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Where Can I Find A Teacup Yorkie Puppy For The Best Price In San Antonio Tx?

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KR- myopinions answered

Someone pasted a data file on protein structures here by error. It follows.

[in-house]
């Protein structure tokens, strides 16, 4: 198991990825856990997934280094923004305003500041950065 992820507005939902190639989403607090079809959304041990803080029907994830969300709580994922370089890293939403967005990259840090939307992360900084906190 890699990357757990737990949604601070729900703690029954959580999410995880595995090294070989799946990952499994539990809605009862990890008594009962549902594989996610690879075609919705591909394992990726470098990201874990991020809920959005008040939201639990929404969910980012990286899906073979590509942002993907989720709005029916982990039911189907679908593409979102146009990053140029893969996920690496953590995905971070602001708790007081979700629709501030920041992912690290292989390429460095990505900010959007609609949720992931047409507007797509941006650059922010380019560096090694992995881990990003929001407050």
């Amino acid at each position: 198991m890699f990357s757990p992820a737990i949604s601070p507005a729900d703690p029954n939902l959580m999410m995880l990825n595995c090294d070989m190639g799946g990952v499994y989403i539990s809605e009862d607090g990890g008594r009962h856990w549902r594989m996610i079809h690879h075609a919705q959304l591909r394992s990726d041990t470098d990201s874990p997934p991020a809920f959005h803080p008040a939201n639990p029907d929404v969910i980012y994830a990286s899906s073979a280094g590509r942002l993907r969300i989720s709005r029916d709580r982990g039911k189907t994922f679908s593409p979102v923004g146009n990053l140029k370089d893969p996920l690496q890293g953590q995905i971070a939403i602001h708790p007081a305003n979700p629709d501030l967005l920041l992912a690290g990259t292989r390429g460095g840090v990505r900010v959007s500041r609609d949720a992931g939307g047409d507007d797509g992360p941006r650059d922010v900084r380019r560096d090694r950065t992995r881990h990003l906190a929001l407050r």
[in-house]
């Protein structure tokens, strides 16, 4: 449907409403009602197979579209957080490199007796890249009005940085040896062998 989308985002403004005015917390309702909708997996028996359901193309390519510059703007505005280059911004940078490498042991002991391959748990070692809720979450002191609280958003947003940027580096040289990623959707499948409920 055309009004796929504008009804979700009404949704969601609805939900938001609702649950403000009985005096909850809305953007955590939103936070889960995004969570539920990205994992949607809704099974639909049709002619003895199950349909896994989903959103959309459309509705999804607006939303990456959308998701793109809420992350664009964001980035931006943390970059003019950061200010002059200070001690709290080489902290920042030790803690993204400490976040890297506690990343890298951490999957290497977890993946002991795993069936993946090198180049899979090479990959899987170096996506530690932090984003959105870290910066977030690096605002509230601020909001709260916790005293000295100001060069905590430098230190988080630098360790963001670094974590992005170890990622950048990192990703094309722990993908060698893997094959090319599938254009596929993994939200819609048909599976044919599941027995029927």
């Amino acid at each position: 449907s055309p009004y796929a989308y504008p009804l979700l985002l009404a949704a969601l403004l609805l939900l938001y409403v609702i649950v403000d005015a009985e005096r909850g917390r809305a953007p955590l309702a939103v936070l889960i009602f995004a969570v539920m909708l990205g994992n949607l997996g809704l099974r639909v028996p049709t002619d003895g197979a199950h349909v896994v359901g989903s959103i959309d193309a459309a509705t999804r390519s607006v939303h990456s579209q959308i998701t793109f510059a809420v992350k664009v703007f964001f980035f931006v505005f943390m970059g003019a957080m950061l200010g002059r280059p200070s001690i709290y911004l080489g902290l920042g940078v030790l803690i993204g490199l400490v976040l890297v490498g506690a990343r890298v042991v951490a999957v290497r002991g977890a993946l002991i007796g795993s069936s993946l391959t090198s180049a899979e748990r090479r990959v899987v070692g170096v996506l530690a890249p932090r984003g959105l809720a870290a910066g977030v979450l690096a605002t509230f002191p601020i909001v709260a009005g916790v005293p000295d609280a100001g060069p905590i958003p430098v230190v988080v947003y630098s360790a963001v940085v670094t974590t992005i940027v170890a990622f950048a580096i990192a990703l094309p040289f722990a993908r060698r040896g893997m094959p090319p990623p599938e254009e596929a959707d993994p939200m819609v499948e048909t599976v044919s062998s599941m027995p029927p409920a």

There isn't actually any such thing as a teacup Yorkie or anything else for that matter and beware people selling pups who use that term for your sake as well as the new pups.  The first step is to make sure the Yorkie is the right breed for you :-). Too many people buy them for the wrong reasons and assume their personalities fit their looks. They are terriers with all that entails. They are active and stubborn and think their 150 pounds not to mention the boss, LOL. Potty training takes a lot of work and many Yorkies can be given up for that reason so study up on crate training and be sure to learn how to care for a puppy who is prone to hypoglycemia (low blood sugar) as there is extra care involved. Puppies can end up hospitalized frequently for this condition in an emergency situation and it is never covered by itself (or without definitive testing and documentation) because the pup is not under the breeder's care and control. Sometimes it is because they are a Yorkie AND a liver shunt but it can also just be due to their small size. Your puppy can die if you don't know how to care for it. They are not recommended for homes with young children as the children can injure them (drop, step and sit on are common) and the interactions can cause hypoglycemic episodes in young pups who stress easily.     Second is to make sure you can afford the care such as supplies (kennel, high quality food, nutri-stat or nutri-cal, toys etc), vet bills (regular care of pups like checkups, shots and wormings), pups have low immune systems and get ill easily, any emergency care, and if any of the problems they are prone to occur etc. A yorkie will also HAVE to see a groomer every 4 to 8 weeks as they are a non-shedding breed.  Once all that is in order and you still want a Yorkie:    You can try looking on Petfinder for one near you. You can search by breed, location, and even age (you get more results without putting in an age).   You can try looking in your local paper but be careful and if it looks too good to be true it is.   You can ask your local vets (or ones within the distance you are willing to drive) if they know of any breeders they might recommend (some places have breeder books they look in so ask about that and keep it in mind for sure but if they have personal knowledge of them that can be great). You can probably look in the phone book.  You can check the Yorkshire Club of America for their list of breeders. Also for some information on Yorkies.    Breeders: Try to stay away from any breeder that uses the words teacup, micro, mini, pocket or any other term beside bigger yorkie, smaller yorkie, or gives weights and ranges. A yorkie is a yorkie whether they are 2 pounds (extra care, more health issues one of the main being liver shunt so get it checked ASAP, and usually a much shorter life span) or 15 pounds :-). A breeder who uses these terms tends to indicate one of two things. They either know those terms do not exist and use them as a sales tactic which doesn't indicate a high level of honesty or ethics (and many tend to end up larger) OR they DON'T know those terms don't exist and just are not particularly knowledgeable about their breed, breeding, health or much of anything usually (many term these as back yard breeders) though they may have good intentions. Do they at least explain? In both cases the reasons for breeding and the RESULTS of the breeding are probably not what you want to base your new family member whom YOU are responsible for, for the rest of its life on. Problems happen no matter how good you are because they are living things even when everything seems perfect, do you really want to buy from a breeder that is unwilling or can't at least educate you (much less any of the other things involved) and offer advice when needed? If your vet does not specialize in your breed you may have to heavily rely on the advice and knowledge of your breeder (in conjunction with the vet) as hopefully they DO know the breed.  Make sure Mom is at least two or was the first time she was bred. Avoid anyone who breeds every heat as well. Again, we're probably back to someone who knows and doesn't care or hasn't put in the work and lacks the knowledge both of which can mean some major problems for you and your pup not to mention that poor mom. If you've never seen a prolapsed uterus thanks to an exhausted womb, it just breaks your heart that if they had just been a little more concerned about their dog (cats too) instead of producing pups she might not be in that position. They give so much to a litter of pups, what's left if it's done again so soon?  If they do not health test and provide you with the documentation ask if you can have the number to their vet and permission to allow the vet to talk to you (really it's a good idea to do this whenever possible). Make sure you call. Be sure to ask about knees and any other issues you maybe should be concerned about. If the vet has no idea who the dog is (there should at least be a record of a thorough exam preferably more though many breeders do their own vaccinations) that's concerning. Hopefully they have or will have at least a physical exam done on the pup if/when old enough and will provide proof of this. Not a health certificate for traveling but an actual full blown exam. They are different. A puppy can pass for a health certificate with many problems because a health certificate is for different purposes (No obvious signs of contagious disease or illness) in general. Even receipts usually distinguish a charge for an exam or wellness check and a health certificate.   If you are buying a puppy that is supposed to be registered ask for the registry information and the parents numbers so you can double check the parents ARE registered and maybe if they have already registered the litter (this is often done later but should be done before your pup goes home even if a contract says you don't get papers until you provide proof of spay or neuter).   How does Mom look (keep in mind many nursing dams can appear a little skinny)? Will they let you meet her?   Do they have a written contract that pertains to the purchase and the health of the puppy and what they are willing to take responsibility for? Make sure you read this, understand it, and agree because they DO NOT change later. Try to read it like you're actually IN the situation and not as a new exited puppy parent who doesn't think anything can possibly go wrong, it CAN and DOES even with the best of breeders, they are living things. If they say they don't need a contract because there's nothing wrong with any of their dogs and have never had any problems with previous litters I'd pass. It doesn't work like that. There are plenty of contracts available online and reading as many as you can may help give you a better understanding of what you want and what most tend to say. Make sure your expectations are reasonable.   The puppy should not leave its mother and any littermates until a minimum of 8 weeks though 10 to 12 is actually preferred for a smaller pup.     Hopefully you'll be able to find the perfect pup from a good rescue or shelter who really needs a home. Good luck. They are really a lot of fun.     www.petfinder.com   www.ytca.org